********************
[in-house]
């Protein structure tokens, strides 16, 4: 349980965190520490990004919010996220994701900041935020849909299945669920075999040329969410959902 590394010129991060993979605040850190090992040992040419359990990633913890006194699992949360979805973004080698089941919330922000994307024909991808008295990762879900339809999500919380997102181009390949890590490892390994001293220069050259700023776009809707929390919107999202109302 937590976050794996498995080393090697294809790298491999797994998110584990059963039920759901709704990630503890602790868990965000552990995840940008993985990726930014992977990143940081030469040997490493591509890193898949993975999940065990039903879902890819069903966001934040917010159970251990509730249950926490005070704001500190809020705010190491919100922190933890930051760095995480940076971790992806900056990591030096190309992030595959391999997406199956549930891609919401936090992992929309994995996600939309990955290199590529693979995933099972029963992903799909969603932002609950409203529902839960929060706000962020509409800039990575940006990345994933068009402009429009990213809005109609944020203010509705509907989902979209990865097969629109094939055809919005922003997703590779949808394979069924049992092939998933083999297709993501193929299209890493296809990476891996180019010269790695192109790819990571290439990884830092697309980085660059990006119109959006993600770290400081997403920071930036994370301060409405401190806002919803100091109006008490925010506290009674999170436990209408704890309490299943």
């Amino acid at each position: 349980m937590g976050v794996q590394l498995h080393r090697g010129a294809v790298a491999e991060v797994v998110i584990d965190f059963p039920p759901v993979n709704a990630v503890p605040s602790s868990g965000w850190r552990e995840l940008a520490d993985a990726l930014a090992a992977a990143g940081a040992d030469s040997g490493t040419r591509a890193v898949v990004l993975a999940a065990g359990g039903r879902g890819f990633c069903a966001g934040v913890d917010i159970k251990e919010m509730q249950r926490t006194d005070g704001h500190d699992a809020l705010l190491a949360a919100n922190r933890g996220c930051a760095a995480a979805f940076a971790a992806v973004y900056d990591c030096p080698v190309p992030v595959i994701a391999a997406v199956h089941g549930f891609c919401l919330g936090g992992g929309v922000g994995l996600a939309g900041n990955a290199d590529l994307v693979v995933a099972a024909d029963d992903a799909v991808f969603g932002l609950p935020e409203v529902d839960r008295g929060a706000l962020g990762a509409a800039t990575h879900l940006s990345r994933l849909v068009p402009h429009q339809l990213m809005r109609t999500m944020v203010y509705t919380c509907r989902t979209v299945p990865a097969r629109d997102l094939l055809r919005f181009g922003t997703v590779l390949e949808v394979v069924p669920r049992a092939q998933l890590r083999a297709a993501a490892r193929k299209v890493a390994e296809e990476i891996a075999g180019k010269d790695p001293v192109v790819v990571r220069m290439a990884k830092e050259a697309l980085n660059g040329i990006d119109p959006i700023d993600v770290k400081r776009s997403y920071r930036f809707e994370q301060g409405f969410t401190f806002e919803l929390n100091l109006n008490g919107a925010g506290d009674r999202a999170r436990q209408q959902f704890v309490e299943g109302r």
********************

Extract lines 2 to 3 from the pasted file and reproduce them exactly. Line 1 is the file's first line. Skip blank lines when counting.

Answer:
């Protein structure tokens, strides 16, 4: 349980965190520490990004919010996220994701900041935020849909299945669920075999040329969410959902 590394010129991060993979605040850190090992040992040419359990990633913890006194699992949360979805973004080698089941919330922000994307024909991808008295990762879900339809999500919380997102181009390949890590490892390994001293220069050259700023776009809707929390919107999202109302 937590976050794996498995080393090697294809790298491999797994998110584990059963039920759901709704990630503890602790868990965000552990995840940008993985990726930014992977990143940081030469040997490493591509890193898949993975999940065990039903879902890819069903966001934040917010159970251990509730249950926490005070704001500190809020705010190491919100922190933890930051760095995480940076971790992806900056990591030096190309992030595959391999997406199956549930891609919401936090992992929309994995996600939309990955290199590529693979995933099972029963992903799909969603932002609950409203529902839960929060706000962020509409800039990575940006990345994933068009402009429009990213809005109609944020203010509705509907989902979209990865097969629109094939055809919005922003997703590779949808394979069924049992092939998933083999297709993501193929299209890493296809990476891996180019010269790695192109790819990571290439990884830092697309980085660059990006119109959006993600770290400081997403920071930036994370301060409405401190806002919803100091109006008490925010506290009674999170436990209408704890309490299943």
């Amino acid at each position: 349980m937590g976050v794996q590394l498995h080393r090697g010129a294809v790298a491999e991060v797994v998110i584990d965190f059963p039920p759901v993979n709704a990630v503890p605040s602790s868990g965000w850190r552990e995840l940008a520490d993985a990726l930014a090992a992977a990143g940081a040992d030469s040997g490493t040419r591509a890193v898949v990004l993975a999940a065990g359990g039903r879902g890819f990633c069903a966001g934040v913890d917010i159970k251990e919010m509730q249950r926490t006194d005070g704001h500190d699992a809020l705010l190491a949360a919100n922190r933890g996220c930051a760095a995480a979805f940076a971790a992806v973004y900056d990591c030096p080698v190309p992030v595959i994701a391999a997406v199956h089941g549930f891609c919401l919330g936090g992992g929309v922000g994995l996600a939309g900041n990955a290199d590529l994307v693979v995933a099972a024909d029963d992903a799909v991808f969603g932002l609950p935020e409203v529902d839960r008295g929060a706000l962020g990762a509409a800039t990575h879900l940006s990345r994933l849909v068009p402009h429009q339809l990213m809005r109609t999500m944020v203010y509705t919380c509907r989902t979209v299945p990865a097969r629109d997102l094939l055809r919005f181009g922003t997703v590779l390949e949808v394979v069924p669920r049992a092939q998933l890590r083999a297709a993501a490892r193929k299209v890493a390994e296809e990476i891996a075999g180019k010269d790695p001293v192109v790819v990571r220069m290439a990884k830092e050259a697309l980085n660059g040329i990006d119109p959006i700023d993600v770290k400081r776009s997403y920071r930036f809707e994370q301060g409405f969410t401190f806002e919803l929390n100091l109006n008490g919107a925010g506290d009674r999202a999170r436990q209408q959902f704890v309490e299943g109302r």